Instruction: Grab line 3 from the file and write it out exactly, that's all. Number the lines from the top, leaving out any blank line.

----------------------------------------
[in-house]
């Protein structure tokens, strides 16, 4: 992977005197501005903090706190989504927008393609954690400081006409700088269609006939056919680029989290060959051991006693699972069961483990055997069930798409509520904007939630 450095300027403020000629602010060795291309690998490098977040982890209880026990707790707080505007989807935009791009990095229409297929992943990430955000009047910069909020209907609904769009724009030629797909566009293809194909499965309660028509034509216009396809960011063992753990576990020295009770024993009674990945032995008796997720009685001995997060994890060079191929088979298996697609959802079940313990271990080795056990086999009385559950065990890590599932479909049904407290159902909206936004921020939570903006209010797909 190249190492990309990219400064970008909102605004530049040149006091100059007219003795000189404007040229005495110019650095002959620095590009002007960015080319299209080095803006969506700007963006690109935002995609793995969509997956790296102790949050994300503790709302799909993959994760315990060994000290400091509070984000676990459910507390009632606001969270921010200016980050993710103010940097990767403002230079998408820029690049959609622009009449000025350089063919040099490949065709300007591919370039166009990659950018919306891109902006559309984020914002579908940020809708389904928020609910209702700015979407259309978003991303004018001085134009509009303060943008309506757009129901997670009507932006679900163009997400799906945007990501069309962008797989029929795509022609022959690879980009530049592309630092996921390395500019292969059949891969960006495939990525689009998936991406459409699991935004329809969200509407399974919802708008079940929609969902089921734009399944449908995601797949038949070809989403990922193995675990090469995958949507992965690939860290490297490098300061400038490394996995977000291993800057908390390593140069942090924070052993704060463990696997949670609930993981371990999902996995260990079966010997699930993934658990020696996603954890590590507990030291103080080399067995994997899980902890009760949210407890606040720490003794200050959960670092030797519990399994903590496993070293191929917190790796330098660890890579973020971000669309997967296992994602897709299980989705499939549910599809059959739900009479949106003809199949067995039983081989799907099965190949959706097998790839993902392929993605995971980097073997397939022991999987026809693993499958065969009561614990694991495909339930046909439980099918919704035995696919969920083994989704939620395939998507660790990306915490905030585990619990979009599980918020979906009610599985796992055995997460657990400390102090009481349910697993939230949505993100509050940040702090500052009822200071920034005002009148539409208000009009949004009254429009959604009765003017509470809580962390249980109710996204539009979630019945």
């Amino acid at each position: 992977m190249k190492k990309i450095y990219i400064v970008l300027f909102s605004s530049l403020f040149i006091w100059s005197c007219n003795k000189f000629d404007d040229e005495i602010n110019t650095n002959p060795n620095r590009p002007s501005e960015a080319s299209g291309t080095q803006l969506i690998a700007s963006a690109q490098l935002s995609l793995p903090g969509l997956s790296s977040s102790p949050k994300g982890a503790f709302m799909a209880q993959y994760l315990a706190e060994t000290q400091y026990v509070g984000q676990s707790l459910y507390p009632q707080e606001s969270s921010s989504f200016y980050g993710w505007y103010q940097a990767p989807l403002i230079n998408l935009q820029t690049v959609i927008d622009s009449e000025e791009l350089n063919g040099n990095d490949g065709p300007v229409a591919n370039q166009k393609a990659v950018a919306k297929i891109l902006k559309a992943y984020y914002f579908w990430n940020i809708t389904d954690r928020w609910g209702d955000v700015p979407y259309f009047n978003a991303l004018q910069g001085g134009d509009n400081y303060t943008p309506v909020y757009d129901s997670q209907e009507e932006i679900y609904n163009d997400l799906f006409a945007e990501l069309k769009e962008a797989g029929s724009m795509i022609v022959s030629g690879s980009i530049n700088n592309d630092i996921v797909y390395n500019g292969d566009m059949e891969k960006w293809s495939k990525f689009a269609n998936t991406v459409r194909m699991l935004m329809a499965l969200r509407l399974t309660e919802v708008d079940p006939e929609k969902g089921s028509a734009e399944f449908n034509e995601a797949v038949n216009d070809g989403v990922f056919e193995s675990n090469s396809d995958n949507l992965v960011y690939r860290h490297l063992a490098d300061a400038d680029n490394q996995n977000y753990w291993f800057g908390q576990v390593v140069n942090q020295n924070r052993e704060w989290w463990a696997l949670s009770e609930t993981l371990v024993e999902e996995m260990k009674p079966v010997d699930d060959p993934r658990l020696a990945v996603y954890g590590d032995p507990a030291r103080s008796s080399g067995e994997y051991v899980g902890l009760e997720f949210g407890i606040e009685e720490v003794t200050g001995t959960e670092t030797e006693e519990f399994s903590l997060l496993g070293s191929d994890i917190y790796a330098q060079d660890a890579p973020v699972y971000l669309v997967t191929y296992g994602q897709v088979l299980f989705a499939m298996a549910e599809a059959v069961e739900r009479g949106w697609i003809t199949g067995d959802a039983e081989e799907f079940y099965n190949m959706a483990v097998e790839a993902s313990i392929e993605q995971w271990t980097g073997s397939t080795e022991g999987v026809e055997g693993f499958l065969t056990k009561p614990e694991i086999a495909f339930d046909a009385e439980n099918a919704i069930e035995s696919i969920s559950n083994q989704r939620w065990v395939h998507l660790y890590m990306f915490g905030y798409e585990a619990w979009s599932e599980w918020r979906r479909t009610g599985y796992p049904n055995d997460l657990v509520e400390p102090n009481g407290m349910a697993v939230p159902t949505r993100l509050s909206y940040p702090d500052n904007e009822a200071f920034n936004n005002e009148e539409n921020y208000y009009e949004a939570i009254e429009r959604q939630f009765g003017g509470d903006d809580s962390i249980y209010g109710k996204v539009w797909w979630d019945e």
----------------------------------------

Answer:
């Amino acid at each position: 992977m190249k190492k990309i450095y990219i400064v970008l300027f909102s605004s530049l403020f040149i006091w100059s005197c007219n003795k000189f000629d404007d040229e005495i602010n110019t650095n002959p060795n620095r590009p002007s501005e960015a080319s299209g291309t080095q803006l969506i690998a700007s963006a690109q490098l935002s995609l793995p903090g969509l997956s790296s977040s102790p949050k994300g982890a503790f709302m799909a209880q993959y994760l315990a706190e060994t000290q400091y026990v509070g984000q676990s707790l459910y507390p009632q707080e606001s969270s921010s989504f200016y980050g993710w505007y103010q940097a990767p989807l403002i230079n998408l935009q820029t690049v959609i927008d622009s009449e000025e791009l350089n063919g040099n990095d490949g065709p300007v229409a591919n370039q166009k393609a990659v950018a919306k297929i891109l902006k559309a992943y984020y914002f579908w990430n940020i809708t389904d954690r928020w609910g209702d955000v700015p979407y259309f009047n978003a991303l004018q910069g001085g134009d509009n400081y303060t943008p309506v909020y757009d129901s997670q209907e009507e932006i679900y609904n163009d997400l799906f006409a945007e990501l069309k769009e962008a797989g029929s724009m795509i022609v022959s030629g690879s980009i530049n700088n592309d630092i996921v797909y390395n500019g292969d566009m059949e891969k960006w293809s495939k990525f689009a269609n998936t991406v459409r194909m699991l935004m329809a499965l969200r509407l399974t309660e919802v708008d079940p006939e929609k969902g089921s028509a734009e399944f449908n034509e995601a797949v038949n216009d070809g989403v990922f056919e193995s675990n090469s396809d995958n949507l992965v960011y690939r860290h490297l063992a490098d300061a400038d680029n490394q996995n977000y753990w291993f800057g908390q576990v390593v140069n942090q020295n924070r052993e704060w989290w463990a696997l949670s009770e609930t993981l371990v024993e999902e996995m260990k009674p079966v010997d699930d060959p993934r658990l020696a990945v996603y954890g590590d032995p507990a030291r103080s008796s080399g067995e994997y051991v899980g902890l009760e997720f949210g407890i606040e009685e720490v003794t200050g001995t959960e670092t030797e006693e519990f399994s903590l997060l496993g070293s191929d994890i917190y790796a330098q060079d660890a890579p973020v699972y971000l669309v997967t191929y296992g994602q897709v088979l299980f989705a499939m298996a549910e599809a059959v069961e739900r009479g949106w697609i003809t199949g067995d959802a039983e081989e799907f079940y099965n190949m959706a483990v097998e790839a993902s313990i392929e993605q995971w271990t980097g073997s397939t080795e022991g999987v026809e055997g693993f499958l065969t056990k009561p614990e694991i086999a495909f339930d046909a009385e439980n099918a919704i069930e035995s696919i969920s559950n083994q989704r939620w065990v395939h998507l660790y890590m990306f915490g905030y798409e585990a619990w979009s599932e599980w918020r979906r479909t009610g599985y796992p049904n055995d997460l657990v509520e400390p102090n009481g407290m349910a697993v939230p159902t949505r993100l509050s909206y940040p702090d500052n904007e009822a200071f920034n936004n005002e009148e539409n921020y208000y009009e949004a939570i009254e429009r959604q939630f009765g003017g509470d903006d809580s962390i249980y209010g109710k996204v539009w797909w979630d019945e």